Presentation on theme: "Richard Phillips, Ph.D. Director of Research and Evaluation,"— Presentation transcript:
1 The Role of Client Outcomes in Evaluating a System of Care Model of Mental Health Delivery Richard Phillips, Ph.D.Director of Research and Evaluation,Idaho Child Welfare Research & Training CenterEastern Washington UniversityPatty Gregory, LCSWDirectorOutline for presentationIntroduction to outcomes: different types – RickIntroduction to system of care for SED children: the child/family centered model (slide #4) – PattyType of data required by federal/state guidelines (slide #5) – RickType of data useful to partners to make decisions about a case (slide #6) – PattyData/themes collected from the sites: (slide #7 – notes pagesFamily centered practice and conflict with standardized data: RickThe reality of collaboration: PattyThe role of advocacy: RickRecommendations: (slide #11 – notes pages)Ensure that system of care values and principles extends into the bureaucracy – PattyWork with local sites to establish data collection routines that celebrate their actions, rather than their reporting functions: RickProvide evaluation support for local collaboratives so that volunteer hours are spent where the members are most effective – in collaborative functions, not recording or documenting functions: PattyProvide support for moving to a participatory evaluation model that recognizes that client ownership of outcomes is the single most important function of mental health intervention, and that acknowledges that validity and reliability may not be as important as changes in client behavior - Rick
2 Design On site meeting at each demonstration site for: information gatheringcase staffing observationtraining on evaluation issuesconducting focus groups for process data collectionGoal setting processCouncil member identification of barriers encountered in reaching the goals.Critical case reviewGoal setting process with the three demonstration sites to identify goals they were trying to accomplish as a community councilCouncil members were surveyed for an initial goal list, goals were ranked and goals that were most frequently rated were top priorities.As a parallel process members were asked to identify barriers they were encountering in reaching these goals.The critical case review methodology was adopted to collect information around the issues faced by community councils. The critical case review process analyzes how individual councils function around one case they identify as having a successful outcome and one case in which they could not identify a successful outcome.A group interview process captured personal memory and case files to describe the sequence of one case in each category and used the differences to understand how various issues influenced practice.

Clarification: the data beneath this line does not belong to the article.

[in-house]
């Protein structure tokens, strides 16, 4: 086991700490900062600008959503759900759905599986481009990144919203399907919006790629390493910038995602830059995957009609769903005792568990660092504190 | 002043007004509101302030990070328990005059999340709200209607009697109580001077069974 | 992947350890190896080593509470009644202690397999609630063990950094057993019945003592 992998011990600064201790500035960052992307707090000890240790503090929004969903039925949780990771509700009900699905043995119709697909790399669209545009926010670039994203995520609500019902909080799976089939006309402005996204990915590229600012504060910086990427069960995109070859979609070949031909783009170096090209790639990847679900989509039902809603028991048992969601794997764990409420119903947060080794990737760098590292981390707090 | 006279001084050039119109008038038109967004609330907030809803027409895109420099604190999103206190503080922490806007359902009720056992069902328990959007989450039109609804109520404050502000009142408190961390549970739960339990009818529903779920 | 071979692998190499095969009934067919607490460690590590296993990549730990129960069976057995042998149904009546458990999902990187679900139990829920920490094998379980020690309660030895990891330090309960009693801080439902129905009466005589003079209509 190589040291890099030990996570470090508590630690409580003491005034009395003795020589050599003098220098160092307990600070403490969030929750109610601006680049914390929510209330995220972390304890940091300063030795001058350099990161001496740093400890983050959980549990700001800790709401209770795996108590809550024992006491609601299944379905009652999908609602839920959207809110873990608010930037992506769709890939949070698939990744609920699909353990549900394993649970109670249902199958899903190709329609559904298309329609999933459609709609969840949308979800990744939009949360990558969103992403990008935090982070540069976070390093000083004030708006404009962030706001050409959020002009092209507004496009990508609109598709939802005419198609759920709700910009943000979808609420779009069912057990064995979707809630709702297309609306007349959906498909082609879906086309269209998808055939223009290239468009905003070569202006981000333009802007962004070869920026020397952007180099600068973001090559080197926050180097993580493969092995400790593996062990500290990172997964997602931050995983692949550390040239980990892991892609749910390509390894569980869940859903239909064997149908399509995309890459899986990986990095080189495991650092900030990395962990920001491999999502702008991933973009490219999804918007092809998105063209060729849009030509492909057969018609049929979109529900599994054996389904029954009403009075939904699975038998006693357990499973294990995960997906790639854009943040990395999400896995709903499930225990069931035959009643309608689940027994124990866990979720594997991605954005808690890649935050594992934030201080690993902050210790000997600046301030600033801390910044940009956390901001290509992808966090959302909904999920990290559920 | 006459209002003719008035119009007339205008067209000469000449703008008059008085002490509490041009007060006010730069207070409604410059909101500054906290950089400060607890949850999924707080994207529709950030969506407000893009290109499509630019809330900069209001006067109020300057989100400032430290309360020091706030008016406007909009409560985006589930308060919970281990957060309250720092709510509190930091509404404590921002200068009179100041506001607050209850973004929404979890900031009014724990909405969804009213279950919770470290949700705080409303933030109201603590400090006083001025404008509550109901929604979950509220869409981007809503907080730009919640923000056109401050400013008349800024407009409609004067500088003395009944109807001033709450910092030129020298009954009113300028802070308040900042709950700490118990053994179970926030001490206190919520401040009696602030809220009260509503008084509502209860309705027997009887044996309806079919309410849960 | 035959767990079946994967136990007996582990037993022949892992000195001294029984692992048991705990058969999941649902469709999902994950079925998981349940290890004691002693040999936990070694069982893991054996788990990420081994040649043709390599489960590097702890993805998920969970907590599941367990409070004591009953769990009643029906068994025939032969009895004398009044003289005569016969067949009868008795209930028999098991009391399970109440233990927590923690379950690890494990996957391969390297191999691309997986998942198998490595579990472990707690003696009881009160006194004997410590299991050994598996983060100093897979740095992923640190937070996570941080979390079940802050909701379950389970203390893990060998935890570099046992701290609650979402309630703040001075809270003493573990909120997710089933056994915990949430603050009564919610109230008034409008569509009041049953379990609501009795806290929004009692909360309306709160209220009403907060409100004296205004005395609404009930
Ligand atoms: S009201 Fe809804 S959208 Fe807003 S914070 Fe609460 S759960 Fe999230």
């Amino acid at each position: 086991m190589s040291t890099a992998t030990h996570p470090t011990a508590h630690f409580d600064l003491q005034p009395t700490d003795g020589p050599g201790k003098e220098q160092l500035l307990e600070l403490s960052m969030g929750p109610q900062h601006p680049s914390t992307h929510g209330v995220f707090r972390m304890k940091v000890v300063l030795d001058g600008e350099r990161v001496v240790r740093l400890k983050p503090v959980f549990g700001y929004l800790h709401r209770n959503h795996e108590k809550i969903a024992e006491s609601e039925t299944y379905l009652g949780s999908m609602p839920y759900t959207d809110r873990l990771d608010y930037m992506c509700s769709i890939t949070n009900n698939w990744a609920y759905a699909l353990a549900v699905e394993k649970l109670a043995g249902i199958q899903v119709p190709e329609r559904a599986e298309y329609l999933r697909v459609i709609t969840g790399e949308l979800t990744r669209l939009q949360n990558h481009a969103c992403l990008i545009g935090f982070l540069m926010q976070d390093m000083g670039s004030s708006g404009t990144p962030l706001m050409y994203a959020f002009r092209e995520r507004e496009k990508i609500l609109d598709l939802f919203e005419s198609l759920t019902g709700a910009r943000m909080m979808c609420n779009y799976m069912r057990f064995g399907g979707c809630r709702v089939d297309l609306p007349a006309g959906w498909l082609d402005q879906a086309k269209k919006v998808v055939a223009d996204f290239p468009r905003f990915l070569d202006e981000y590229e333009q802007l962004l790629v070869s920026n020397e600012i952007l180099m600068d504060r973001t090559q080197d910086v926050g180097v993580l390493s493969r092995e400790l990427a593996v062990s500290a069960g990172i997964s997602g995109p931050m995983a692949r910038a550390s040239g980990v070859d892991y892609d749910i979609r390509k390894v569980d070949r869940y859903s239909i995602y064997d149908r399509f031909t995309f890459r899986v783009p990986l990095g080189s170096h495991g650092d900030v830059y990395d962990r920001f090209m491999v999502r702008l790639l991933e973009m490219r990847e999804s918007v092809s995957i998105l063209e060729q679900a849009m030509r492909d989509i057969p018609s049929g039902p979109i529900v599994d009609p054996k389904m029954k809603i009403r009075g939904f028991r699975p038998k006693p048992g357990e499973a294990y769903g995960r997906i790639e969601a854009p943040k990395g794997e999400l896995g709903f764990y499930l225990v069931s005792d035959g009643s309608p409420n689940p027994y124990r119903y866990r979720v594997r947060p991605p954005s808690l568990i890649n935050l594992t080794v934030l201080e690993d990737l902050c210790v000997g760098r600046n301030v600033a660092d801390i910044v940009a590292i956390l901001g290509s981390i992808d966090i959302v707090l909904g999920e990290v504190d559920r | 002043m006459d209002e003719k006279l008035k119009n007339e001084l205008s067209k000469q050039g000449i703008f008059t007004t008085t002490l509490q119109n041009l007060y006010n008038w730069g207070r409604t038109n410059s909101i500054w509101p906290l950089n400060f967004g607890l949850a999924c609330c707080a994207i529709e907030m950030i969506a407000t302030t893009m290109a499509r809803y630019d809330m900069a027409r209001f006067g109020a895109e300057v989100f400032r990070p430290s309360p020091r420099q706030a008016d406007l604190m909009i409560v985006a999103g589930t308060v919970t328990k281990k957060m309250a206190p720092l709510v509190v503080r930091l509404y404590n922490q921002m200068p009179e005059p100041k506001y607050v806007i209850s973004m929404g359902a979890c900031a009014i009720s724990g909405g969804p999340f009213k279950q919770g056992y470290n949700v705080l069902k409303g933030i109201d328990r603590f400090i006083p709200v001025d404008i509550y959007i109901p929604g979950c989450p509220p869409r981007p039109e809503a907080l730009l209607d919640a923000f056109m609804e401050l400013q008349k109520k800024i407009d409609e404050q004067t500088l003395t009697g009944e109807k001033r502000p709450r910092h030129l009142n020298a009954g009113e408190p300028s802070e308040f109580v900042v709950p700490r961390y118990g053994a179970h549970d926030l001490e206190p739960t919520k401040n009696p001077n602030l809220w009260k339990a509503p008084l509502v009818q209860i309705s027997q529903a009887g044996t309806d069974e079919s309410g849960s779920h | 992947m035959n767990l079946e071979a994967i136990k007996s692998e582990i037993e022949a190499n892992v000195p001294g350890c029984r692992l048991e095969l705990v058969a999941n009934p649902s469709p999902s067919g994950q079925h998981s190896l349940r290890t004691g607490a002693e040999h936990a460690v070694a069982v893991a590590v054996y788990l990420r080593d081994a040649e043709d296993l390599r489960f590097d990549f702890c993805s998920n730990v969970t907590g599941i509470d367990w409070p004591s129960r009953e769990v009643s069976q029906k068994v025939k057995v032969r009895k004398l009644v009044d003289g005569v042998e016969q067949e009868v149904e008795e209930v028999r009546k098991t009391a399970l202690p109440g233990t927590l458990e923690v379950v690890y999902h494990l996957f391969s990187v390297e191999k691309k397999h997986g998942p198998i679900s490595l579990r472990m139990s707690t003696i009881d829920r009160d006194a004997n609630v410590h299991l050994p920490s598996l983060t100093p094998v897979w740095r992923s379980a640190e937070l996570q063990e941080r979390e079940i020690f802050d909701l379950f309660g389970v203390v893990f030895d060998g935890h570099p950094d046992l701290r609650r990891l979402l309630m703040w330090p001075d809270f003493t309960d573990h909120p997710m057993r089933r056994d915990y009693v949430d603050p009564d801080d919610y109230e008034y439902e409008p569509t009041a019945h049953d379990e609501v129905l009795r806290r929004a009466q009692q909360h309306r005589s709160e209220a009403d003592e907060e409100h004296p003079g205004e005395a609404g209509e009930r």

3 Role of Outcomes in a System of Care What are outcomes?Changes in adaptive behaviorsBasic assumption: what people do as a result of professional interaction is the best measure of professional effectivenessWhat’s the difference between outcomes and something else?Outputs: services/activities provided to clients to help (them) improve their conditionBasic assumption: the amount of services is the best measure of professional effectiveness.
4 Kinds of Outcomes Representative Outcomes Refers to the health or capacity of a system around specific issues or mandatesRepresents how an entity or person is doing on a global scale.Refers to how individual outcomes relate to a larger system.Serves to help an entity or person assess how they are doing on a global scale.Examples include:State average scores on standardized academic achievement testsDecreases in CPS referrals or re-referralsDecreases in CAFAS scores
5 Kinds of Outcomes Functional Outcomes Refers to adaptive behaviors of a person or a program or system as they strive to reach their goals; what people actually do to reach their goals.Serves to enhance the self-reliance of persons in relation to the goals in questionExample:Client C visited 3 agencies for the first time and received food and clothing for a weekSocial Worker B collaborated with the school counselor to create an early referral formStudent K stayed in school and completed his past assignments
6 Participatory Evaluation: Using Client Progress to Help Clients Progress Functional OutcomesWhat people do as a result of participating in a relationshipTake actionsChange attitudesIncrease performanceBecome more ableRepresentative OutcomesWhat happens as a result of aggregated functional outcomesIncreased classroom performanceIncreased grades or attendancePositive changes in CAFAS scores
7 System of Care for Children Set of shared values and principlesFocus on strengths of family; not on diagnosis of the childMaintain child in their own home, in their own school, and in their own communityService array planned with family to meet family identified needsNon-traditionalTraditional
8 Post Treatment DataSchool attendance/conduct for first full quarter after completion of service# of failing school academic core subject grades out of total possibleCAFAS scorePost Juvenile Probation Assessment scoreDisposition of caseApproximate # of hours spent by council in chambersApproximate # of hours spent by council members in case managementNumber of council members involved in direct service on caseFamily satisfaction survey resultsSchool attendance/conductoffice referralsfull days of in-school suspensionfull days of out-of-school suspensionDisposition of caseout of community placementout of state placementin-patient placement